Ghost Light – Old Dublin Signs

The website for Dublin Ghost Signs is well worth a visit. It is cataloguing signs that still exist on Dublin buildings for businesses long gone. Many of the signs are fading slowly, and in time will disappear.

A century earlier, another cataloguing project was prompted by Henry Berry. He compiled a list of House and Shop Signs from the seventeenth and eighteenth century recorded in a variety of sources. Signs, in the sense meant here, were not merely the text above a shopfront, but usually an actual sign or representation. Berry opens his article with a quote from Swift, about the ubiquity of Punch Bowls in signs for Dublin Taverns in 1732:

I have not observed the wit and fancy of this town so much employed in any one article as the variety of signs to hang over houses where punch is to be sold. The bowl is represented full of punch, the ladle stand erect in the middle, supported by one, and sometimes by two animals, whose feet rest upon the edge of the bowl. The animals are sometimes one black lion, sometimes a couple; sometimes a single eagle, and sometimes a spread one, and we often meet a crow, a swan, a bear, or a cock, in the same posture…

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The Sign of the Ship, 35 Back Lane, location of Richard Campsie, a linen draper.

Berry lists an impressively large catalogue of signs, arranged by street. The oldest shop sign was the Blue Bell, in Cook St, dating from 1600. Winetavern St had The Three Cups since 1613 and Castle St had a Bear and Ragged Staff since 1668. The latter was the premises of Richard Edwards, Tailor, in 1668 and William North, girdler, 1669.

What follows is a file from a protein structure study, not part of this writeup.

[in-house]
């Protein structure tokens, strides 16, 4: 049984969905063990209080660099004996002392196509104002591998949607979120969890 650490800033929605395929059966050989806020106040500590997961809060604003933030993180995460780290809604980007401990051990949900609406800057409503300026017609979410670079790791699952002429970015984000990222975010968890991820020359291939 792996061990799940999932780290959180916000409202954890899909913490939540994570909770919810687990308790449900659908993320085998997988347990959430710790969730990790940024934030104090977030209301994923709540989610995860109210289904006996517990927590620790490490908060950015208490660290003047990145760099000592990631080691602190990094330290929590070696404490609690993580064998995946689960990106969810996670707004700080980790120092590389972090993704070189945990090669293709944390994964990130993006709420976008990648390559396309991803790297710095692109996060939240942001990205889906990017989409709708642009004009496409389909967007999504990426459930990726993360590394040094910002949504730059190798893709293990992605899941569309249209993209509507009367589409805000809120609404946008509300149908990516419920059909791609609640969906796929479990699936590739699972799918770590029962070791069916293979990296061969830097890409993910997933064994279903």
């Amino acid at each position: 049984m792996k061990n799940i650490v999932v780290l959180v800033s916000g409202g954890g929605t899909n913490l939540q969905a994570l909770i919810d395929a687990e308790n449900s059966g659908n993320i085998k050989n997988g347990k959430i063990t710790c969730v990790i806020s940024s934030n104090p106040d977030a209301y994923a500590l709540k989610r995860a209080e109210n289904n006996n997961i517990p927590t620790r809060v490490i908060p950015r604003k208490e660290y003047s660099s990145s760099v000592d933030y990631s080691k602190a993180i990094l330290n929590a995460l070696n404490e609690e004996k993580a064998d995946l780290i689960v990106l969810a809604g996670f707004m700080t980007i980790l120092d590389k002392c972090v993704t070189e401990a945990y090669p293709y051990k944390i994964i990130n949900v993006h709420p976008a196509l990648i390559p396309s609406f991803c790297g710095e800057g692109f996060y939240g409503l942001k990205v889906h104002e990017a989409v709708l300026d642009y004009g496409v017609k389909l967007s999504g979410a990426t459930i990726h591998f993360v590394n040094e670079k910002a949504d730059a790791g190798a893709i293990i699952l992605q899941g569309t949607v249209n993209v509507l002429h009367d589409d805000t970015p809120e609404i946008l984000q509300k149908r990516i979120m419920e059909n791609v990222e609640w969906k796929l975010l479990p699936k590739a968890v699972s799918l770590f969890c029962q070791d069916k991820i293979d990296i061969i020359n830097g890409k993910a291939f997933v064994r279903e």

The variety of animals Swift describes are well represented, but some unusual signs are also present. These include a Golden Stocking, for Anderson’s Stocking Shop on Castle St (1750 – 1760), a Merry Shepherd on Clarendon Market for a shop selling firewood (also 1750 – 1760), and Corelli’s Head for Neal & Mainwaring, music publishers on College Green (1737). Bibles or heads were popular for publishers or book-sellers, like the bible on Patrick Campbell’s, a bookseller, on Skinner’s Row (1696).

Private houses also had signs. The townhouse of the Earl of Kildare, also on Skinner’s Row had the name on it: Carbrie House (Carberry House) – this being the oldest recorded sign in the city. More unusual signs included a Wandering Jew on Castle St, belonging to Cassandra Fyan, widow, in 1669.

For all of his excellent recording, Berry doesn’t show us any signs. He mentions (writing in 1910) that residents of the 60s and 70s would remember a sign outside the Bleeding Horse on Camden St, which was erected on a post on the roadway between Camden St and the now disappeared Charlotte St (more on that story here). But for a glimpse of what these signs might look like, we have to turn to a much shorter article by the antiquarian Francis Joseph Bigger. His sketches are used in this article, and one can only praise the work behind the Dublin Ghost Signs website, which is continuing this work of illustrating old signs of the city before they disappear forever.